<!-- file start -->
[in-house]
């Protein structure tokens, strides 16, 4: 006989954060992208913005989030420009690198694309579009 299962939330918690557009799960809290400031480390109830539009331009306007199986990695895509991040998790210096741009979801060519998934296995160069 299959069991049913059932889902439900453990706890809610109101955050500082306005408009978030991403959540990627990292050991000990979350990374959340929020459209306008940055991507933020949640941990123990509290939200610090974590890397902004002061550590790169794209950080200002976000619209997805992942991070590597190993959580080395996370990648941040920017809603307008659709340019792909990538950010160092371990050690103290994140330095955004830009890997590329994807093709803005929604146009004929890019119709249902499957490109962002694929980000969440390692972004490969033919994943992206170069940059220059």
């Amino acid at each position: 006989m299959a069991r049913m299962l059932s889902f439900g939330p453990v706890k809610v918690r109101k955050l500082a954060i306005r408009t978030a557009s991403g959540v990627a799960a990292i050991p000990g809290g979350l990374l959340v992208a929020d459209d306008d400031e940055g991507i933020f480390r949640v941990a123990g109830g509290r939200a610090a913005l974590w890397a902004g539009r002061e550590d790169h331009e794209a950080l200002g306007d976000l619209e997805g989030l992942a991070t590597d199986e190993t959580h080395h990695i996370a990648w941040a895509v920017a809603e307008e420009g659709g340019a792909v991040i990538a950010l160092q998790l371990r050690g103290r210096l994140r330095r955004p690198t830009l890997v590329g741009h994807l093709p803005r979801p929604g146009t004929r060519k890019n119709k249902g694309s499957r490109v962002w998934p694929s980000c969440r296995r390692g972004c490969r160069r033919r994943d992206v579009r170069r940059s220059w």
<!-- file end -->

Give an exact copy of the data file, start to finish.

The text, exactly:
[in-house]
């Protein structure tokens, strides 16, 4: 006989954060992208913005989030420009690198694309579009 299962939330918690557009799960809290400031480390109830539009331009306007199986990695895509991040998790210096741009979801060519998934296995160069 299959069991049913059932889902439900453990706890809610109101955050500082306005408009978030991403959540990627990292050991000990979350990374959340929020459209306008940055991507933020949640941990123990509290939200610090974590890397902004002061550590790169794209950080200002976000619209997805992942991070590597190993959580080395996370990648941040920017809603307008659709340019792909990538950010160092371990050690103290994140330095955004830009890997590329994807093709803005929604146009004929890019119709249902499957490109962002694929980000969440390692972004490969033919994943992206170069940059220059």
């Amino acid at each position: 006989m299959a069991r049913m299962l059932s889902f439900g939330p453990v706890k809610v918690r109101k955050l500082a954060i306005r408009t978030a557009s991403g959540v990627a799960a990292i050991p000990g809290g979350l990374l959340v992208a929020d459209d306008d400031e940055g991507i933020f480390r949640v941990a123990g109830g509290r939200a610090a913005l974590w890397a902004g539009r002061e550590d790169h331009e794209a950080l200002g306007d976000l619209e997805g989030l992942a991070t590597d199986e190993t959580h080395h990695i996370a990648w941040a895509v920017a809603e307008e420009g659709g340019a792909v991040i990538a950010l160092q998790l371990r050690g103290r210096l994140r330095r955004p690198t830009l890997v590329g741009h994807l093709p803005r979801p929604g146009t004929r060519k890019n119709k249902g694309s499957r490109v962002w998934p694929s980000c969440r296995r390692g972004c490969r160069r033919r994943d992206v579009r170069r940059s220059w």